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the warrior's face. But he passed away in his blast; and all was dark around! My soul was sad. I went to the hall of shells. A thousand lights arose. The hundred bards had strung

the harp. Cormac stood in the midst, like the morning star, when it rejoices on the eastern hill, and its young beams are bathed in showers *8. Bright and silent is its progress aloft, but the cloud, that shall hide it, is near ! The sword of Artho*9 was in the hand of the king. He looked with joy on its polished studs: thrice he attempted to draw it, and thrice he failed; his yellow locks are spread on his shoulders : his cheeks

28 Cormac stood in the midst, like the morning star, when it rejoices on the eastern hill, and its young beams are bathed in showers.) Eneid, viii. 586. Quoted by Macpherson.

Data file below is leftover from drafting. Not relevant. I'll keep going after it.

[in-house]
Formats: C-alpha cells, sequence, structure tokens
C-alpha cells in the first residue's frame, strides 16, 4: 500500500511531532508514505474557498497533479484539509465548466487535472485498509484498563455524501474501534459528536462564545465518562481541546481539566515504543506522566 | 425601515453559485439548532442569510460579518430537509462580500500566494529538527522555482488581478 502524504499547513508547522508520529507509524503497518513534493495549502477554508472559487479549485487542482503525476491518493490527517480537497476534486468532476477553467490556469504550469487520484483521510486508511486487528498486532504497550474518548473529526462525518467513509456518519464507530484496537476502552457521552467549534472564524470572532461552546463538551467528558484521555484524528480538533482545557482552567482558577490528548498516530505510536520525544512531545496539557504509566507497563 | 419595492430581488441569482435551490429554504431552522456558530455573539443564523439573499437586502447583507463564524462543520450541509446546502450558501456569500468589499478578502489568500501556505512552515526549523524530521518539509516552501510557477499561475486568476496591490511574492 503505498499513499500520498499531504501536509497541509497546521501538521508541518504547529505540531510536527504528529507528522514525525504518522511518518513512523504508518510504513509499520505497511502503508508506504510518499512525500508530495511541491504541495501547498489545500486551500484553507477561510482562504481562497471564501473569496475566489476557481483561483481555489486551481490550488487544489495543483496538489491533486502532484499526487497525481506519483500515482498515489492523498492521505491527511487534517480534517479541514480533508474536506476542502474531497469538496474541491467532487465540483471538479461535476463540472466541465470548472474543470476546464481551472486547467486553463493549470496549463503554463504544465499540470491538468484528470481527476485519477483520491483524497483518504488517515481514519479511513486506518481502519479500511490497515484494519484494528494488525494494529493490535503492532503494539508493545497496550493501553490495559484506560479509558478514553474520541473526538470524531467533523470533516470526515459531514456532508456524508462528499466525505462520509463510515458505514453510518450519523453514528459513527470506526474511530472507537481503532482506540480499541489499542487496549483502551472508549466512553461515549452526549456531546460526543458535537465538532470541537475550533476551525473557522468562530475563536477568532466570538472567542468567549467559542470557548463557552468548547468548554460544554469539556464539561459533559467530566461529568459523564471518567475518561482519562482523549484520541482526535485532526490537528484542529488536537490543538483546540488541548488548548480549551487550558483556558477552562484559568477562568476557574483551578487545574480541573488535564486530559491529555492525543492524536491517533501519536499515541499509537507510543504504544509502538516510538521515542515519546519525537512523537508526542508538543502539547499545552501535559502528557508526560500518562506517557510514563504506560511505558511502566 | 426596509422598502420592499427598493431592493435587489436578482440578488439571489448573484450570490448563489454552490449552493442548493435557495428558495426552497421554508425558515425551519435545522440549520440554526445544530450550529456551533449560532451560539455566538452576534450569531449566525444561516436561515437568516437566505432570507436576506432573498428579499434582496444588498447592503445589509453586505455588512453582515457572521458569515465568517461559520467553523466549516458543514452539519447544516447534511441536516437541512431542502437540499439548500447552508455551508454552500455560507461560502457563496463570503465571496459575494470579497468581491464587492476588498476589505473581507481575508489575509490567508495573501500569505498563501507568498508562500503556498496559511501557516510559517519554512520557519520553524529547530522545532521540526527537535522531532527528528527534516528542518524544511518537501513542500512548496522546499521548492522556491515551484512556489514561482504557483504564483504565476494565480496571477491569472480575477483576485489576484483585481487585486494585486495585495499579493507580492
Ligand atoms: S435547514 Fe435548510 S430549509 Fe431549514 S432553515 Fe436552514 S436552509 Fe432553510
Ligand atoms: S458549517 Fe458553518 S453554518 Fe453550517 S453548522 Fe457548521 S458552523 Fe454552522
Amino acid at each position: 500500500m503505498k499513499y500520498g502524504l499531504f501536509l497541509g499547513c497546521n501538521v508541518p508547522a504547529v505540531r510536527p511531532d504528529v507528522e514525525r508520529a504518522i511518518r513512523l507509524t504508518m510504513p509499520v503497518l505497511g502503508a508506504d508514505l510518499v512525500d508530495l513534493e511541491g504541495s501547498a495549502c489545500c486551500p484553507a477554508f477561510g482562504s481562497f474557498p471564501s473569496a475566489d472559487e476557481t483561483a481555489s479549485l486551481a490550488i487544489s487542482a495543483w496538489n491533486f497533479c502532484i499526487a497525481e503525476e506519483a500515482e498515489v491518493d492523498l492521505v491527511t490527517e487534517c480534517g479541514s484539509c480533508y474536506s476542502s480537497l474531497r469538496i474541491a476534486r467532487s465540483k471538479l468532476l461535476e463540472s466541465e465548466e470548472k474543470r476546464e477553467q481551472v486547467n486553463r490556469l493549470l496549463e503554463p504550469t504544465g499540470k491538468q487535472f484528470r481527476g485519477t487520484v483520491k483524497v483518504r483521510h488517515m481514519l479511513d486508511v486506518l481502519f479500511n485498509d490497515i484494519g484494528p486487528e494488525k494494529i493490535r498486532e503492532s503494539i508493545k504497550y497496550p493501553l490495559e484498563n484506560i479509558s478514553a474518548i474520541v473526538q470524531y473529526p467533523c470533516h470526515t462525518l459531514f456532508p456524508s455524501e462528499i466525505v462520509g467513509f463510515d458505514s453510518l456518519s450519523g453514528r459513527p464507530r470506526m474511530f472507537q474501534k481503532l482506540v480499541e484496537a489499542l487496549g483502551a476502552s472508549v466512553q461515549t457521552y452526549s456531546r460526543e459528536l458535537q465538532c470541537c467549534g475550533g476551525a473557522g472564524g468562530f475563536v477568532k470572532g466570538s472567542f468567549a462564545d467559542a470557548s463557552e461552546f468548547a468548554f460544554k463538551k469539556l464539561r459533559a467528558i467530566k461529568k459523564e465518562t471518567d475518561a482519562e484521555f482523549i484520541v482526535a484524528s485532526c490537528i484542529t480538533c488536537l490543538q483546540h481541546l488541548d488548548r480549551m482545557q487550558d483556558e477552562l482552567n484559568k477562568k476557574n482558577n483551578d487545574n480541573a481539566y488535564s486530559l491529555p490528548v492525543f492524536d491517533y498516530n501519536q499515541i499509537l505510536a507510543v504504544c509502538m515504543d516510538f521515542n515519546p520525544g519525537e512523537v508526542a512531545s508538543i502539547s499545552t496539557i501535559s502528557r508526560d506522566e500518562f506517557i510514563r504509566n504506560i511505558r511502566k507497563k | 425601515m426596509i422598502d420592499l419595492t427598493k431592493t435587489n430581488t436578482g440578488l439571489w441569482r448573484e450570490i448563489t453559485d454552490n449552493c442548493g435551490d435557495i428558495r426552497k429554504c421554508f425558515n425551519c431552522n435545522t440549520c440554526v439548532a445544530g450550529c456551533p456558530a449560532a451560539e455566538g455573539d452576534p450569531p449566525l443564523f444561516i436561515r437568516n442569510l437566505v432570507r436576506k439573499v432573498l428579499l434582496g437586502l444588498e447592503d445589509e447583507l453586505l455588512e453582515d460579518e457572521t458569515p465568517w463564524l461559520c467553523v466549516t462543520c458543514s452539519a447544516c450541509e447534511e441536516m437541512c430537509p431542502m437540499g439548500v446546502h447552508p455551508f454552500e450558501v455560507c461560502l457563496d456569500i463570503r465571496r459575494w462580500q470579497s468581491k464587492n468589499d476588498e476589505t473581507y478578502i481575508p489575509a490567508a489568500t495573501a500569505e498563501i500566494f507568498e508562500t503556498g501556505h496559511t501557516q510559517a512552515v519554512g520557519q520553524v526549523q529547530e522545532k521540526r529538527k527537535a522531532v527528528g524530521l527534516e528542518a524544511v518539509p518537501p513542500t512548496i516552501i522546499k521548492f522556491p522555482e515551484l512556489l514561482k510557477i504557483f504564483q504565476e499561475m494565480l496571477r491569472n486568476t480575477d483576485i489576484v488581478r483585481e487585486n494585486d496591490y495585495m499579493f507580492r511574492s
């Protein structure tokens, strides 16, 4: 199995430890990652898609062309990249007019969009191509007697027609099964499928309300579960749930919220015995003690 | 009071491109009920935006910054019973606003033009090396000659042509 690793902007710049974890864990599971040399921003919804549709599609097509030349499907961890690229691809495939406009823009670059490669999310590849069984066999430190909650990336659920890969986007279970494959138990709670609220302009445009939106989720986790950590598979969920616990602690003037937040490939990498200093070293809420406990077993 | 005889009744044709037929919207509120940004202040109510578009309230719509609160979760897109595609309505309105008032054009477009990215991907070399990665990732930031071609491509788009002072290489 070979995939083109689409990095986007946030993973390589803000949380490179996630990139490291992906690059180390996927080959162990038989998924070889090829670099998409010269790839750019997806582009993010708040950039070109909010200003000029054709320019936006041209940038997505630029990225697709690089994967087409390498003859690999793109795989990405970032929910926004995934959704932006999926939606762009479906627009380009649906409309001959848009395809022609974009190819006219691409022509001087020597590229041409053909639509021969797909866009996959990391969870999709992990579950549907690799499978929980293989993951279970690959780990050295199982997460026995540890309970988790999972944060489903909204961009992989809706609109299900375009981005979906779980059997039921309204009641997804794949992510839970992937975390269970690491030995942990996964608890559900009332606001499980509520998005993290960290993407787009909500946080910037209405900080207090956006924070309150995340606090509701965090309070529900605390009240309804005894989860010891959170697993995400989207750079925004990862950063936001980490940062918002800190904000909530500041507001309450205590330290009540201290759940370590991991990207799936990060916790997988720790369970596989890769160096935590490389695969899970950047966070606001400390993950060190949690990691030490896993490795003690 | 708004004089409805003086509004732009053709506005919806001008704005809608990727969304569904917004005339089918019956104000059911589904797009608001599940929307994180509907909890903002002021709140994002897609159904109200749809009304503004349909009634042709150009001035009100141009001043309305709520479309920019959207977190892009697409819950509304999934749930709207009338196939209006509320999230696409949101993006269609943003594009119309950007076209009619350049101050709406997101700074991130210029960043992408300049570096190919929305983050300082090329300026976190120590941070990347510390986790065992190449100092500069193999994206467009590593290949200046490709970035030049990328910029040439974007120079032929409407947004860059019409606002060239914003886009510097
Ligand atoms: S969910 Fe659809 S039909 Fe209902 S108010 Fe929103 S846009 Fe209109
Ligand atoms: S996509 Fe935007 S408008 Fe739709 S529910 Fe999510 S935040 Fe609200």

Ipse agmine Pallas
In medio, chlamyde, et pictis conspectus in armis.
Qualis, ubi oceani perfusus Lucifer unda,
Quem Venus ante alios astrorum diligit ignes,

Extulit os sacrum cælo, tenebrasque resolvit. “When it rejoices on the eastern hills," is from Cowley, as quoted by Gray.

Or seen the morning's well appointed star,

Come marching up the eastern hills afar. Bright and silent is its progress alost,” is a beautiful addition ; " but the cloud that shall hide it is near," is perhaps a conceit,

29 Arth, or Artho, the father of Cormac, king of Ireland. MACPHERSON.

of youth are red 30. I mourned over the beam of youth, for he was soon to set !”

Althan !” he said, with a smile, "didst thou behold

my father ? Heavy is the sword of the king ; surely his arm was strong. O that I were like him in battle, when the rage of his wrath arose ! then would I have met, with Cuthullin, the car-borne son of Cantéla! But years may come on, 0 Althan ! and my arm be strong. Hast thou heard of Semo's son, the ruler of high Temora? He might have returned with his fame. He promised to return to-night. My bards wait him with

songs.

My feast is spread in the hall of kings."

30 The sword of Artho was in the hand of the king---thrice he atternpted to draw it, and thrice he failed--his cheeks of youth are red.] An imitation of the three attempts made by Telemachus to draw his father's bow. Pope's Odyssey, xxi. 129.

Then, with a manly pace, he took his stand,